Somehow I got on a NITRD e-mail list (probably a project I was on) and through that list I recently got an announcement of a presentation on PAGES (Public Access Gateway for Energy and Science) which is described as "a web-based portal that will ensure that, after an embargo period, scholarly publications sponsored by the Department of Energy are publicly accessible and searchable at no charge to readers."
I immediately got all excited - sounds a lot like pubmed central and woo-hoo because DOE funds a lot of research in diverse fields.
Then I read down a little ways and saw some strange caveat-like things or, well, not really weasel words but look here (emphases mine):
PAGES is designed to take advantage of the public access efforts of publishers by linking, via digital object identifiers (DOIs), to DOE articles they make publicly accessible. Each such article serves as the Version of Record, and it is hosted by the publisher. Thus, PAGES will avoid duplicating the public access efforts of publishers.
When DOE articles are not publicly accessible, PAGES will focus on accepted manuscripts. Specifically, after an embargo period, it will link, via URLs, to publicly accessible manuscripts hosted by institutional repositories. For those instances where free public access is offered neither by a publisher nor by an institutional repository, the DOE Office of Scientific and Technical Information will host the accepted manuscript and display it after an embargo period. In both of these cases, PAGES will still provide DOI links to publishers’ websites, where articles may be accessed with a subscription or other transaction, thus maintaining a pathway to the Version of Record.
So this sounds very much like the authors were talking to the Executive Director of AIP, who was a DOE physicist (and administrator) prior to taking over at AIP. In his presentations and contributions to committees on scholarly communication he has put forth rental models, FundRef (a way to track research funding through CrossRef metadata), and links to the "version of record" at publishers all as ways to provide public access. I've already commented on rental models and knowing something exists and looking at the abstract may be intellectual access but it's not the real access that someone trying to do science needs. Publishers have long (and continuously) maintained that scientists are perfectly content with access and that, in general, access to the literature is just fine thank you very much.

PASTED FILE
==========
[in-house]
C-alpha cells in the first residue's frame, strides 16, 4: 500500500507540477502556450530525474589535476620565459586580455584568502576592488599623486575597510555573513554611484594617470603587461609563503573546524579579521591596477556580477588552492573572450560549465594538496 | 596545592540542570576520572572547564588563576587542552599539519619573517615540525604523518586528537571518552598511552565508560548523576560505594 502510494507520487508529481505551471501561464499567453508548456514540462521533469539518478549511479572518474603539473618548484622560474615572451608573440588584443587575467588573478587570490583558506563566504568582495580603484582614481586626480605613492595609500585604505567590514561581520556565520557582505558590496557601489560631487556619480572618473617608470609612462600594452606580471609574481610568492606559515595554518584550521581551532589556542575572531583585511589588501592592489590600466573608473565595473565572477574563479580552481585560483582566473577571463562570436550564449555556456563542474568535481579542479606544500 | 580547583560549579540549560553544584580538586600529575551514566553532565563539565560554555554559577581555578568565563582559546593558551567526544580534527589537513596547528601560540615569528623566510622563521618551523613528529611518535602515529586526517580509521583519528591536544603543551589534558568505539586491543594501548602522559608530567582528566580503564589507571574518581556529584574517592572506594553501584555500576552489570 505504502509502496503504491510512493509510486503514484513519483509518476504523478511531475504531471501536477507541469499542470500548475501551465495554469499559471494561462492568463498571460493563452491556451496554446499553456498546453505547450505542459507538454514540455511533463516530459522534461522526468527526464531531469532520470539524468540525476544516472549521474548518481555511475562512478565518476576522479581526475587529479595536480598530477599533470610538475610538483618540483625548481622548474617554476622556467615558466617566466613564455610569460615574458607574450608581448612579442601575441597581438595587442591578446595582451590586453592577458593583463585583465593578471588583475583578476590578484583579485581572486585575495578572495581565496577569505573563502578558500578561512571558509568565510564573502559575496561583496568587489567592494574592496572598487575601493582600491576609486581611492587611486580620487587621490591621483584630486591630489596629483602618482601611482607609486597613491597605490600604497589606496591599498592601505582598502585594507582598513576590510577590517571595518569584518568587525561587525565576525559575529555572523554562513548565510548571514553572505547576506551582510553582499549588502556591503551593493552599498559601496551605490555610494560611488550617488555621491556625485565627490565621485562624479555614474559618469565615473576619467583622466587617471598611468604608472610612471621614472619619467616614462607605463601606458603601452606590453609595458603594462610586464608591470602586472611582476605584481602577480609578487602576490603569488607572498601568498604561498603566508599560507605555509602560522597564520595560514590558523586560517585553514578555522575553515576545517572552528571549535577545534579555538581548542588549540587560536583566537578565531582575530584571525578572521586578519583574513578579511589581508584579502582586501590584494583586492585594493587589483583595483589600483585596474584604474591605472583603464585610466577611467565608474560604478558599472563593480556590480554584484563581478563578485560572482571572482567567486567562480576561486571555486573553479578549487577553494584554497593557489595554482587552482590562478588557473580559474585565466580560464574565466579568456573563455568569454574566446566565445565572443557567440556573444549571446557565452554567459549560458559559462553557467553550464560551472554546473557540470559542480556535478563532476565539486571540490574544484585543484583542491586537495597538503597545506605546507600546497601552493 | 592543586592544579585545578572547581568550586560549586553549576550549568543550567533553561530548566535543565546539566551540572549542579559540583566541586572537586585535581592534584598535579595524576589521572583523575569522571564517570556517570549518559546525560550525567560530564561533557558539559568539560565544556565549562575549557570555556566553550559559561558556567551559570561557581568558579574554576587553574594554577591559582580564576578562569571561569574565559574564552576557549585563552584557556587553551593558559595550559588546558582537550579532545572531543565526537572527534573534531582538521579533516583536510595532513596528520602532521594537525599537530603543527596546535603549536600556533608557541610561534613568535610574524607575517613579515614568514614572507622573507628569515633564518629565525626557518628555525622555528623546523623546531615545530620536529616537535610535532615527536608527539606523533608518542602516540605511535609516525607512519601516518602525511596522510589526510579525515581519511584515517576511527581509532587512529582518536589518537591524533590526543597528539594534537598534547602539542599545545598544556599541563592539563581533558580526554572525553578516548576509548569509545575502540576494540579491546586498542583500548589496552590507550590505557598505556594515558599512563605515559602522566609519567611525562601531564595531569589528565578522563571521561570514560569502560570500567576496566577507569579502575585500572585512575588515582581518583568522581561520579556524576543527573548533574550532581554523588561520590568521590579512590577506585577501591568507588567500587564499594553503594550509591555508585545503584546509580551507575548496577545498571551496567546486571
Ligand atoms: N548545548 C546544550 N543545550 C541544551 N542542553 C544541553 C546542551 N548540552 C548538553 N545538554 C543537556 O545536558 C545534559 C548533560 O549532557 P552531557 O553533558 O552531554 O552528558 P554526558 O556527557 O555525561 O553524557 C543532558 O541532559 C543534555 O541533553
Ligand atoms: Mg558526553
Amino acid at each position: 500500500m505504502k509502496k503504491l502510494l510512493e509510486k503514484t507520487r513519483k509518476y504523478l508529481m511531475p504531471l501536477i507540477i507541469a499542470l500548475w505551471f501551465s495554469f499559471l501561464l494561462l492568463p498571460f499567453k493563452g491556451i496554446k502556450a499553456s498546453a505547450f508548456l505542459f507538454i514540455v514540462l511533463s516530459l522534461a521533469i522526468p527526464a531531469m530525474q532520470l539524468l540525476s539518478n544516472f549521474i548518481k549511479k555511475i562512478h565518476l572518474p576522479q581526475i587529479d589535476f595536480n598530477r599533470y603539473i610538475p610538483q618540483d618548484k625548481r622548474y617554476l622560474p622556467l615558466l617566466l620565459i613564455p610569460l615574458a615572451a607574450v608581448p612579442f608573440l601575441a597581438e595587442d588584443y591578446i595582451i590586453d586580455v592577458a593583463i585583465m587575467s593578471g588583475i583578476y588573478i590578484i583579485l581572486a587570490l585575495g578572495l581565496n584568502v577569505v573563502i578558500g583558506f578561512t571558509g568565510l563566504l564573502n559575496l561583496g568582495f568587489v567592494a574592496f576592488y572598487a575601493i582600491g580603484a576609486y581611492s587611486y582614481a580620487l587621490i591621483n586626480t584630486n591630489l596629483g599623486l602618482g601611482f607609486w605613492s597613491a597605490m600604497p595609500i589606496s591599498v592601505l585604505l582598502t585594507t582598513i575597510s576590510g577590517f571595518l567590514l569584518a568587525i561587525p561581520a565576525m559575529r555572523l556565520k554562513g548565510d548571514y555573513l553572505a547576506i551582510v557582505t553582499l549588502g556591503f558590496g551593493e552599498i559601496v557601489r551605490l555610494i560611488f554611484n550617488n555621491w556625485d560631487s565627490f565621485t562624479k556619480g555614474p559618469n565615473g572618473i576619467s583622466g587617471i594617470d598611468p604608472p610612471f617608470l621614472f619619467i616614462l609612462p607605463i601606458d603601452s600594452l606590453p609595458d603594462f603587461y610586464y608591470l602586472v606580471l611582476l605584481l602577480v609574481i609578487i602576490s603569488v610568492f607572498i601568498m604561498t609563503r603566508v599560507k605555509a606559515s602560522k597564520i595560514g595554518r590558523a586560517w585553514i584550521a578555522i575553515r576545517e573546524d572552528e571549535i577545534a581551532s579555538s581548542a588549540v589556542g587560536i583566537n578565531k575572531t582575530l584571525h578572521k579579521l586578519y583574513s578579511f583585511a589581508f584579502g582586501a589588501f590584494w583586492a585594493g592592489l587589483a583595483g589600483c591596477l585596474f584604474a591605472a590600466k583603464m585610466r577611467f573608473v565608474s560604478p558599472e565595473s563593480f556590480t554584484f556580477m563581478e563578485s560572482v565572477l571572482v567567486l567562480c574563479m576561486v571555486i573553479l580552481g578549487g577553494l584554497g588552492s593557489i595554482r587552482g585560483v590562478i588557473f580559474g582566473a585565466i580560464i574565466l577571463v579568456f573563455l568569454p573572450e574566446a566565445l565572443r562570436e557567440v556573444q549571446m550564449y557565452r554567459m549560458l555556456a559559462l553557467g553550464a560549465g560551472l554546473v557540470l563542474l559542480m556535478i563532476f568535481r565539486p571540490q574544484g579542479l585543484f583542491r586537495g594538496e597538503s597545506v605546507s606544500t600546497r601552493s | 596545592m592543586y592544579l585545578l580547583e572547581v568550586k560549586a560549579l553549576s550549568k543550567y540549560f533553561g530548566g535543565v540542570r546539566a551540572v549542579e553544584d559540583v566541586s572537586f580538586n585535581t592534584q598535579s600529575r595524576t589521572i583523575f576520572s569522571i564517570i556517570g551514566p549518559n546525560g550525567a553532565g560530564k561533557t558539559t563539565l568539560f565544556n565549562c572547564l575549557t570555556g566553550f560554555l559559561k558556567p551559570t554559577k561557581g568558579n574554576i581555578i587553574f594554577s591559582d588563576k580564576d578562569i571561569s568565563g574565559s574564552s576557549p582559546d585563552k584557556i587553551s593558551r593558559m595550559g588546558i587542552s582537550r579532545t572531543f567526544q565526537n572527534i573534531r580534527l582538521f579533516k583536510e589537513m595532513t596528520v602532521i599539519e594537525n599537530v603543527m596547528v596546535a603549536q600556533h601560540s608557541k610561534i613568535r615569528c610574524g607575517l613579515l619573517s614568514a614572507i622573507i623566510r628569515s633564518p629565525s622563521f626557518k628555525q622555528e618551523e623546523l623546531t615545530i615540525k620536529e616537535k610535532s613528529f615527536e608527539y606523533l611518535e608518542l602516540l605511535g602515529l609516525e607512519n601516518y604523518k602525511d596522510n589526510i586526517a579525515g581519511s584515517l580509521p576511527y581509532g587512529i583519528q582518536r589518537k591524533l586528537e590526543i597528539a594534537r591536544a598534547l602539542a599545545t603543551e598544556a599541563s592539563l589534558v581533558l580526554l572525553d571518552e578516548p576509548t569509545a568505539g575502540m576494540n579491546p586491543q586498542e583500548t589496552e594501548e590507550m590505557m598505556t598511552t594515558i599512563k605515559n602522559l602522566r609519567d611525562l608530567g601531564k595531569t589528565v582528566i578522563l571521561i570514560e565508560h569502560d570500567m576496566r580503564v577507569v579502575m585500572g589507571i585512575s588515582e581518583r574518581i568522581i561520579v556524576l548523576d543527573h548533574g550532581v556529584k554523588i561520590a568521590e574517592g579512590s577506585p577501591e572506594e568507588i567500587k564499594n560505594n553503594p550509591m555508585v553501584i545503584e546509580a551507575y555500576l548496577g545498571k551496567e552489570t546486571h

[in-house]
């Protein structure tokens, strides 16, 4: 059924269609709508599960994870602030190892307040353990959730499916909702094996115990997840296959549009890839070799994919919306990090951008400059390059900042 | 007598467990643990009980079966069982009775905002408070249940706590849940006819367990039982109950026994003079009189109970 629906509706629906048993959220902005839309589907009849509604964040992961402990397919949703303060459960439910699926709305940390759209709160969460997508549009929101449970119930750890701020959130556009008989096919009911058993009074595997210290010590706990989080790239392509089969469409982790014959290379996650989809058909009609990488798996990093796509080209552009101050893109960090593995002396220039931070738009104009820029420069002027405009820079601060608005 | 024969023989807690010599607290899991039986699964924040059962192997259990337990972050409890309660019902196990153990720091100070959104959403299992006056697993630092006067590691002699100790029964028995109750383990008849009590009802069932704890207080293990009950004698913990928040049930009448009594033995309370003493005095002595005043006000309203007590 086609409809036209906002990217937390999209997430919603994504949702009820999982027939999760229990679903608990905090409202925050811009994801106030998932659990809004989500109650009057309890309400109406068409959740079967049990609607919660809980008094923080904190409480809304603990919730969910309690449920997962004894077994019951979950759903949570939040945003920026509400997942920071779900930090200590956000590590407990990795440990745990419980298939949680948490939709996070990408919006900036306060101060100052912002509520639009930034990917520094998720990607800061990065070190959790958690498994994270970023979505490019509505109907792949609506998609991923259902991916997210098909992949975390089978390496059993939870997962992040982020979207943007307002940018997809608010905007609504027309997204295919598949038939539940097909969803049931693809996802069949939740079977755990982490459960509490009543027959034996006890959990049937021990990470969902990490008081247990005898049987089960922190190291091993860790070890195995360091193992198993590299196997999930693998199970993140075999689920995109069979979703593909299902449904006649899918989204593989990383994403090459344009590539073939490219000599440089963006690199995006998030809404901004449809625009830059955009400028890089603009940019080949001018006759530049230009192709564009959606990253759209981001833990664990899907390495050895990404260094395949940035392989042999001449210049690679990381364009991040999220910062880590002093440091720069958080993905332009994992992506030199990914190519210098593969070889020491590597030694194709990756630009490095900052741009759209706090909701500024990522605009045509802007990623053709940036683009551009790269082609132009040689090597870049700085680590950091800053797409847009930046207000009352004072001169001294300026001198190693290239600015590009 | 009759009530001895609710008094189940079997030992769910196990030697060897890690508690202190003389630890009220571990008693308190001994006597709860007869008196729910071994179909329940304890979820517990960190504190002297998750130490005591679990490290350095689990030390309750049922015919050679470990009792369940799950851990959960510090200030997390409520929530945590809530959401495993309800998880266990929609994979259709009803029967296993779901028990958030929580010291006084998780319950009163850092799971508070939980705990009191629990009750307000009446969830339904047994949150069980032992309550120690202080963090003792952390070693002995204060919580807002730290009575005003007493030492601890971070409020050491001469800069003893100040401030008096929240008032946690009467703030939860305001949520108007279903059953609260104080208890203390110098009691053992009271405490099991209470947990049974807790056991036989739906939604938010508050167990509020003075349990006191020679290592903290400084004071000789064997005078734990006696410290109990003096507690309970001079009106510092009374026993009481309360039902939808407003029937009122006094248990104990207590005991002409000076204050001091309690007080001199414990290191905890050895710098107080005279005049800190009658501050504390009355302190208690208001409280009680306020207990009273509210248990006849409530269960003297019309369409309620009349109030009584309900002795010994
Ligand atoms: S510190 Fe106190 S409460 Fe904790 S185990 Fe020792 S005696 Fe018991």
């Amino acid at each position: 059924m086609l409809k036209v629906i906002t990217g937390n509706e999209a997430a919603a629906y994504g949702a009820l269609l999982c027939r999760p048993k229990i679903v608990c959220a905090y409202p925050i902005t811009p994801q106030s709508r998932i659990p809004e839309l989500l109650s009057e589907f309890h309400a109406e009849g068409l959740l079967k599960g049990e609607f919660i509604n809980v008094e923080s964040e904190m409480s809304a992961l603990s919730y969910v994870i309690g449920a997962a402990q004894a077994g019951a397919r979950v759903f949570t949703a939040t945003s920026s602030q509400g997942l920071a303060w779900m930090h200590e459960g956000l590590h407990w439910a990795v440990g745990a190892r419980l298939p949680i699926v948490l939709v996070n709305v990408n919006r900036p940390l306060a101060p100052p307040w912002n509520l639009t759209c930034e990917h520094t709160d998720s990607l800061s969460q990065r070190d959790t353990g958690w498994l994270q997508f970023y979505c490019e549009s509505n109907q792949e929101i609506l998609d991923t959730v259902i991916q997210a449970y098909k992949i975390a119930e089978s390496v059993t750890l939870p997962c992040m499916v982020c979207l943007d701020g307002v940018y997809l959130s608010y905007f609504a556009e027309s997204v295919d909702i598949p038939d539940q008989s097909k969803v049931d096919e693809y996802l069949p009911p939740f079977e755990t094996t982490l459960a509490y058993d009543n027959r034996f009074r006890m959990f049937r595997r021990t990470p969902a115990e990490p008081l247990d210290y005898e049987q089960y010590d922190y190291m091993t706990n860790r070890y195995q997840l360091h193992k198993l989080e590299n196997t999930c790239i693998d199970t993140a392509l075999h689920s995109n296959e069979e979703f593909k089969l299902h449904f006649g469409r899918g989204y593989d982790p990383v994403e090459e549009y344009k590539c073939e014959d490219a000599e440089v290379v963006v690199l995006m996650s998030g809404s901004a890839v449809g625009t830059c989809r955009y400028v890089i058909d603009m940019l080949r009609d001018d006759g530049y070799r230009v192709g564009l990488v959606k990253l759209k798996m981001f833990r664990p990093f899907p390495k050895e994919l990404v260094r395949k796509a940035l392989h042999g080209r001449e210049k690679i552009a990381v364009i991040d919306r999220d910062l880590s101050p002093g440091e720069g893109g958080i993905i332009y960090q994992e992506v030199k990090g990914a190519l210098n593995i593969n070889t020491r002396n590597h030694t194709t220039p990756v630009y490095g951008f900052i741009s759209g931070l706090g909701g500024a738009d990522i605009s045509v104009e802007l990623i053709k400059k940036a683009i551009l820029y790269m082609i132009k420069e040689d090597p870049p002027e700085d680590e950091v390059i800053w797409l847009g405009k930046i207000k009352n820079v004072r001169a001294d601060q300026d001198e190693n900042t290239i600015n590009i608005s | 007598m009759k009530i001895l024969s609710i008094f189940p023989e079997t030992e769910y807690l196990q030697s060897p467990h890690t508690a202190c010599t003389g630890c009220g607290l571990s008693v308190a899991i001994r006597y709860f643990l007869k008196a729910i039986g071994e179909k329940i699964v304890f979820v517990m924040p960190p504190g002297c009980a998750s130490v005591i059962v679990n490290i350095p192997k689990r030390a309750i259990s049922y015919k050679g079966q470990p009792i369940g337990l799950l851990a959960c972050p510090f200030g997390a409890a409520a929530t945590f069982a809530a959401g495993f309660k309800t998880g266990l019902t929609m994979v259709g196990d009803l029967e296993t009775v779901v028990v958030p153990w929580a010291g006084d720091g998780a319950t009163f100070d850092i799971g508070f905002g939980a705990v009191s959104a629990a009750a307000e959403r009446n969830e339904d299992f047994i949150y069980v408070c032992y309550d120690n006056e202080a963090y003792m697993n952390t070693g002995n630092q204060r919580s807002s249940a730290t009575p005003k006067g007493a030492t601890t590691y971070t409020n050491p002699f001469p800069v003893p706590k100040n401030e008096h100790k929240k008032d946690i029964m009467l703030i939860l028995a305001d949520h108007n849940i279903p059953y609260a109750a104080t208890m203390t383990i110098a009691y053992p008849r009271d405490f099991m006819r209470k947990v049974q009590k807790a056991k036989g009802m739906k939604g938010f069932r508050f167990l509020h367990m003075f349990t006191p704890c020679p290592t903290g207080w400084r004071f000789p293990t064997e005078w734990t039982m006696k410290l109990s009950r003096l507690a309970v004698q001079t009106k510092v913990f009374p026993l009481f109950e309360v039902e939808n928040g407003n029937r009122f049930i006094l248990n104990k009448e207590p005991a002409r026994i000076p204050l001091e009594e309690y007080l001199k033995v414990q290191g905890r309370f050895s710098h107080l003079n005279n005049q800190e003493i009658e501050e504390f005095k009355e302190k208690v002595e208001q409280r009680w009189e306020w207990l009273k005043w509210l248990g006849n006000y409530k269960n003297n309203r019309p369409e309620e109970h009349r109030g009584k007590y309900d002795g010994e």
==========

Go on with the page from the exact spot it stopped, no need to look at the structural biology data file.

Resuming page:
So that's why I say "publisher-sensitive."
A couple of other weird things - we don't know the embargo period and it seems excessive not to even link to institutional repository copies until after the embargo. If the publisher allows immediate posting of the work in an institutional repository, then why wait? Seems strange.
Also no discussion of carrot, stick, mandate, or whatever. Will this be a condition of funding? Are they just going to crawl the web or whatever open repository harvester thingy to find these things? Hope authors volunteer publication information? Hmmm.
It looks like a similar presentation was given to CENDI.
In that presentation there's also this other thing that could have been written by publishers
Preserves the freedom of researchers to promote and disseminate their research, i.e., preserves researchers’ choice in selecting the journal to which they wish to submit manuscripts.
A bit of fud (maybe?) that publishers have been using in anti-mandate press releases is that mandates would force scientists to only publish in journals that would allow depositing of the manuscript thus taking away their freedom to select an appropriate venue. (seems to me if you publish a journal with lots of stuff funded by a mandate-having agency then you probably need to support compliance with the mandate, but that's just me.)
The original announcement also had this information:
Regardless of where DOE-sponsored articles or accepted manuscripts are hosted, PAGES will enable readers to search them all via a single search box. Among the metadata thus returned by PAGES will be the DOI for the published article once that DOI is posted by the publisher. PAGES will also be integrated with other DOE publicly-accessible R&D information and products, such as the 330,000 technical reports in the DOE Information Bridge
Over all definitely a good thing. I'm actually rather amused at how much they're trying to placate publishers. I guess they really don't want to get in to the lobbying and NIH-like battles. I can't say I really blame them. Limited money is best used elsewhere. I guess the proof of the pudding is in the tasting. It would be awesome if this got taken up by DOD. Really would be fabulous.